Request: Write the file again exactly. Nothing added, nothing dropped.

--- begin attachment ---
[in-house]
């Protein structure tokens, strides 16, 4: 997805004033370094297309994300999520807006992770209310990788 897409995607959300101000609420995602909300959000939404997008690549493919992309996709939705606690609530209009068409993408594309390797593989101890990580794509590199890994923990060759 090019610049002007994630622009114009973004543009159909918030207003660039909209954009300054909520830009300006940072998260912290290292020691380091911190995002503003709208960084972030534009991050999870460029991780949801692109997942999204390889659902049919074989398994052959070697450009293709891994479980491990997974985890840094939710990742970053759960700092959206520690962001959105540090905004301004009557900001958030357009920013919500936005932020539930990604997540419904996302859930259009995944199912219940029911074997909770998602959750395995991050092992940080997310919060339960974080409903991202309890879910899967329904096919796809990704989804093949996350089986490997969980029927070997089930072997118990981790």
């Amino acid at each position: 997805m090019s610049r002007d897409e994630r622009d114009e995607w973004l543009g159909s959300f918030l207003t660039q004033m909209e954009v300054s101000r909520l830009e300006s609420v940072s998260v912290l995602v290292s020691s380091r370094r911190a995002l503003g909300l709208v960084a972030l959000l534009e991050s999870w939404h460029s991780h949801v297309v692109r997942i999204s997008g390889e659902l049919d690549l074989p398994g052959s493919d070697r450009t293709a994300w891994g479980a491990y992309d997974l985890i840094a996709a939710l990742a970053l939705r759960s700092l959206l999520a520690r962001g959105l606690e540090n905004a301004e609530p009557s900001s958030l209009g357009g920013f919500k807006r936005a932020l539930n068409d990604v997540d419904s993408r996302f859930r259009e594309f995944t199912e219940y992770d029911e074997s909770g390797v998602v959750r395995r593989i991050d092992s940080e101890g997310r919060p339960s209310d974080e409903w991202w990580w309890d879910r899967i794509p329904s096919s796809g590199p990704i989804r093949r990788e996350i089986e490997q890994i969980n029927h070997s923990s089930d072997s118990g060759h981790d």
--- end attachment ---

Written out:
[in-house]
């Protein structure tokens, strides 16, 4: 997805004033370094297309994300999520807006992770209310990788 897409995607959300101000609420995602909300959000939404997008690549493919992309996709939705606690609530209009068409993408594309390797593989101890990580794509590199890994923990060759 090019610049002007994630622009114009973004543009159909918030207003660039909209954009300054909520830009300006940072998260912290290292020691380091911190995002503003709208960084972030534009991050999870460029991780949801692109997942999204390889659902049919074989398994052959070697450009293709891994479980491990997974985890840094939710990742970053759960700092959206520690962001959105540090905004301004009557900001958030357009920013919500936005932020539930990604997540419904996302859930259009995944199912219940029911074997909770998602959750395995991050092992940080997310919060339960974080409903991202309890879910899967329904096919796809990704989804093949996350089986490997969980029927070997089930072997118990981790």
């Amino acid at each position: 997805m090019s610049r002007d897409e994630r622009d114009e995607w973004l543009g159909s959300f918030l207003t660039q004033m909209e954009v300054s101000r909520l830009e300006s609420v940072s998260v912290l995602v290292s020691s380091r370094r911190a995002l503003g909300l709208v960084a972030l959000l534009e991050s999870w939404h460029s991780h949801v297309v692109r997942i999204s997008g390889e659902l049919d690549l074989p398994g052959s493919d070697r450009t293709a994300w891994g479980a491990y992309d997974l985890i840094a996709a939710l990742a970053l939705r759960s700092l959206l999520a520690r962001g959105l606690e540090n905004a301004e609530p009557s900001s958030l209009g357009g920013f919500k807006r936005a932020l539930n068409d990604v997540d419904s993408r996302f859930r259009e594309f995944t199912e219940y992770d029911e074997s909770g390797v998602v959750r395995r593989i991050d092992s940080e101890g997310r919060p339960s209310d974080e409903w991202w990580w309890d879910r899967i794509p329904s096919s796809g590199p990704i989804r093949r990788e996350i089986e490997q890994i969980n029927h070997s923990s089930d072997s118990g060759h981790d």